These Fruits and Vegetables Don't Hold on to So Many Pesticides, So You Can Save Your Organic Dollars for the Ones That Do.
Asparagus face fewer threats from pests such as insects or disease, so fewer pesticides need to be used.
Choose: Look for firm spears with bright green or purplish compact tips. Plan on a 1/2 pound per person, and for more uniform cooking, select spears of a similar thickness. Store in the refrigerator vegetable crisper and give them a good rinse before using (even if you're going to boil them).
Avocados have thick skins that protect the fruit from pesticide build-up.
Choose: Look for avocados that are still somewhat unripe and firm to the squeeze; they'll ripen nicely on your kitchen counter in a couple of days. Store at room temperature. Although you'll be using only the meat of the avocado, it's always a good idea to rinse them before you slice them open.
Pesticide residue remains on the banana peel, which isn't eaten.
Choose: There are basically 3 stages to a ripening banana. You'll want to choose them according to how you're going to use them. Chosen green, where the peel is pale yellow and the tips are green, their taste will be somewhat tart. These work best for frying or baking in a pie. Chosen at their next stage of ripeness, where the peel is mostly all yellow, the pulp will still be firm but their starch content will have started to turn to sugar. These also work well in pies and tarts. In the last stage of ripeness, the skins will show signs of brown spots with the peel a deeper yellow color. This is when they're sweetest and work well mashed and added to baked goods like banana bread recipes. Store at room temperature. If they're unripe, you can place them in a brown paper bag to ripen. Give the bananas a quick rinse and dry before you peel them.
Conventional broccoli doesn't retain so many pesticides because the crop faces fewer pest threats, which means less spraying.
Choose: Look for tightly bunched flower buds on the broccoli stalks that are immature. In other words, try not to buy them if their little yellow flowers have opened. Color-wise, the broccoli should be deep green and the stalks should be firm and not rubbery. Before use, wash in a cool water bath and change the water a couple of times in the process. Store in the refrigerator crisper.
Cabbage doesn't hold on to so many pesticides because a ton of spraying isn't required to grow it.
Choose: Look for cabbage heads whose leaves are tight and be sure the head is heavy for its type, and firm. For most cabbage varieties, you'll want to make sure the outer leaves are shiny and crisp. Savoy is the exception to this rule, as it forms a looser head and the leaves grow crinkly naturally. You'll want to avoid any with leaves that show signs of yellowing. Bok choy should have deep green leaves with their stems a crisp-looking white. Discard the outer leaves of a cabbage before using. You can wash and spin most cabbage leaves just like you do salad greens. Store in the refrigerator crisper.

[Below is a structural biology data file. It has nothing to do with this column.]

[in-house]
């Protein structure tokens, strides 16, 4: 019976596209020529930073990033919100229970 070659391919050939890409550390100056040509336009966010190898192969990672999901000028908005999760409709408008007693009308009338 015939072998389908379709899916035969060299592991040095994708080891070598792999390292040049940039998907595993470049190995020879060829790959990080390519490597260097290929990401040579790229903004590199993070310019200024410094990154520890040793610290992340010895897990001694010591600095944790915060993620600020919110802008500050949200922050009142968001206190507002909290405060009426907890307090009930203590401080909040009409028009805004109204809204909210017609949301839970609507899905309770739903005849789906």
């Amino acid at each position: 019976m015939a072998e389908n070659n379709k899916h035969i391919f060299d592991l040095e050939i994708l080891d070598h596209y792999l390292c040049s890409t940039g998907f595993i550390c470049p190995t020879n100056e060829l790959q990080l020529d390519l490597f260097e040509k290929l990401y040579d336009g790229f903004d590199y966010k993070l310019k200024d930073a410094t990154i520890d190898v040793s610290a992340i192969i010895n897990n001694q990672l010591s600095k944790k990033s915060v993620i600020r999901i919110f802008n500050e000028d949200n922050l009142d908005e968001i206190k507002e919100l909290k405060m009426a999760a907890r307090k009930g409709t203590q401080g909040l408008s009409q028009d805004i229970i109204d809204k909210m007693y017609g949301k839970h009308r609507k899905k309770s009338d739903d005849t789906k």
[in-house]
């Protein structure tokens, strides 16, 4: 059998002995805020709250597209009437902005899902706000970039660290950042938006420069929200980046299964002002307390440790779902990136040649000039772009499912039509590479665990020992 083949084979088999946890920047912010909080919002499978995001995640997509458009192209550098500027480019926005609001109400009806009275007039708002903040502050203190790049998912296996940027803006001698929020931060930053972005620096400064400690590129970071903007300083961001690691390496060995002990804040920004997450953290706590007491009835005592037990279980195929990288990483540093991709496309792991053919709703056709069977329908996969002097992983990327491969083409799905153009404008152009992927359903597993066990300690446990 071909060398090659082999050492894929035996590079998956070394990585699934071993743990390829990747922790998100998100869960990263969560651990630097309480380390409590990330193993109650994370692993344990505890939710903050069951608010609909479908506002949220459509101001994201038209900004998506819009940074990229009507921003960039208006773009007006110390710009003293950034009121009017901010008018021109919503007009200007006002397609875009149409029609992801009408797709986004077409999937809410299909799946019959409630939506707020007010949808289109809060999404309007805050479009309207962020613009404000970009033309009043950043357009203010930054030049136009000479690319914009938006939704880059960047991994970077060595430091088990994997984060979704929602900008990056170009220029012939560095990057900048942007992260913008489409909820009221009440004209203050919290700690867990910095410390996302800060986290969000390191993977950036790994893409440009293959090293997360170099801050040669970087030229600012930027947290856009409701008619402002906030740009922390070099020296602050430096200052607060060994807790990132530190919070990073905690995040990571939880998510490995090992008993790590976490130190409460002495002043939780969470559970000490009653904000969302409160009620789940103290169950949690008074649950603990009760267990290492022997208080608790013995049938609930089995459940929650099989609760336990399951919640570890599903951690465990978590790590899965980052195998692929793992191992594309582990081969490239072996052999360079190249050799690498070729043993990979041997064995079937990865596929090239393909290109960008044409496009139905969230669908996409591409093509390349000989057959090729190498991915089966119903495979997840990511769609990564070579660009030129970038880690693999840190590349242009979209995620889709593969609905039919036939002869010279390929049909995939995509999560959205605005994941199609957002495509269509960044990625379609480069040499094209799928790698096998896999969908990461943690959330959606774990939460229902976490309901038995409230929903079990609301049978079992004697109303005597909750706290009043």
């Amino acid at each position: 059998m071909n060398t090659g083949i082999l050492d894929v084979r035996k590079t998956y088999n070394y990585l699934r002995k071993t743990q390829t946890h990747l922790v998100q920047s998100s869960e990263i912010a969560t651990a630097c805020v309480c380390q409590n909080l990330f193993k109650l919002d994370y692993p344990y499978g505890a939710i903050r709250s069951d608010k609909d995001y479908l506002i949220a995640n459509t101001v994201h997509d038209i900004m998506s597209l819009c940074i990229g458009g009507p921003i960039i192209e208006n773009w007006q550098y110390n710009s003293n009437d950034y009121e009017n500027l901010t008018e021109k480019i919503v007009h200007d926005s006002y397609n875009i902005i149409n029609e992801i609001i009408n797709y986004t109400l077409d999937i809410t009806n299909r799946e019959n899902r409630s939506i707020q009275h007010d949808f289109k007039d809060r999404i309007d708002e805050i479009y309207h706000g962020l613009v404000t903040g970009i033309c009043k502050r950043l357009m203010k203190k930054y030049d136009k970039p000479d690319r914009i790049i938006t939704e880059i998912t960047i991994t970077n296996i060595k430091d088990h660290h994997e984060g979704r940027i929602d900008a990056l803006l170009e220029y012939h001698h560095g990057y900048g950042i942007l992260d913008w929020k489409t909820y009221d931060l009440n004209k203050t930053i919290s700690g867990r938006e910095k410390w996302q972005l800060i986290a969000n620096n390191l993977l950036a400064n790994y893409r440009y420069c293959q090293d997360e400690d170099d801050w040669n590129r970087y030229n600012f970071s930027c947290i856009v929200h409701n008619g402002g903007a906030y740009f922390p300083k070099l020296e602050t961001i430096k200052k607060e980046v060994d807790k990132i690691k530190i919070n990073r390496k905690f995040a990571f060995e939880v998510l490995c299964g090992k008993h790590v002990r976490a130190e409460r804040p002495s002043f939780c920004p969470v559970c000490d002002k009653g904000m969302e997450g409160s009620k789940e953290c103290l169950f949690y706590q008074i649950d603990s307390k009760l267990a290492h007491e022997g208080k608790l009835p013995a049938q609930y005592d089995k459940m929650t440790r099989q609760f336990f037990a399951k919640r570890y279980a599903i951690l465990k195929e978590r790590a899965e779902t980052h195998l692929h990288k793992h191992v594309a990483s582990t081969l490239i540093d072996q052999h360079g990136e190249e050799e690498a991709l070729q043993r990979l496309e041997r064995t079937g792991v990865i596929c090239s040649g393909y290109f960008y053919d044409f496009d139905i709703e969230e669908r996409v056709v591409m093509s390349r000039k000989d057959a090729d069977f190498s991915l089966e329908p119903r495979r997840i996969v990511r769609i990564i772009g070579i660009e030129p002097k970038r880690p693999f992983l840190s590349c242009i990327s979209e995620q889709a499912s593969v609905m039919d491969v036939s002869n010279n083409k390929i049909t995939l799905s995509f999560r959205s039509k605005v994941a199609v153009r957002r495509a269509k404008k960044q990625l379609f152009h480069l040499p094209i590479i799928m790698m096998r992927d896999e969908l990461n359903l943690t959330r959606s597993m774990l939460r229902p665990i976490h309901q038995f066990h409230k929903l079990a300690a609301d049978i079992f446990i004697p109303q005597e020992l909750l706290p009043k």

Kiwi peel provides a barrier from pesticides. Give them a rinse before cutting.
Choose: Here's where your nose plays an important part when choosing fresh fruit. Sniff out kiwis that smell good. They should be plump and yield to a squeeze like that of a ripe pear. Steer clear from those with moist areas on their surface or any skin bruising. If unripe kiwi are all that are available, simply take them home and place them in a paper bag at room temperature with other fruits that need more time, such as bananas or pears. Store in the refrigerator crisper.
Sweet mango flesh is protected by its thick skin from pesticides. Still, you'll want to rinse under water before cutting open.
Choose: Depending on the variety of melon, look for those that are bright in color such as red, yellow, or orange. It should have a distinctive "fruity" smell. If there's no ripe-fruit aroma, steer clear. Mangoes should be slightly firm but yield to your touch somewhat -- the softer the mango, usually the sweeter it is. If the mango is too soft, there's a good chance that it will be rotten inside. Store in the refrigerator crisper.
Onions don't see as many pest threats, which means less pesticide spraying.
Choose: Look for onions that are firm, have a distinctive "oniony" smell that's not overpowering, and show no visible signs of damage or soft spots. Store in a cool, dry place or in the refrigerator.
Pesticide residue stays on papaya skin, but be sure to give them a wash before slicing open.
Choose: Papaya colors usually range between yellow and green. Look for those that are slightly soft and show no signs of bruising or appear shriveled. If they're not fully ripened, you can toss them in the brown bag along with your unripened kiwi fruit, peaches, and pears. Once they're ripened, store in the refrigerator crisper.
You won't be eating the tough pineapple skin, which protects the fruit from pesticide residue. As with all your produce, you should rinse the pineapple before cutting.
Choose: Although tempting, this is one fruit that you won't want to choose if it has a strong, sweet smell. This usually means that the pineapple is overripe and has even begun to ferment. Like all other fruits, avoid any that have soft spots, and in the case of pineapples, damage to the rind. Store in the refrigerator crisper.
I reckon these are favourite fruits and vegies for most of us if not all and we eat them very often if not everyday. With the information given, why spend more buying the organic ones?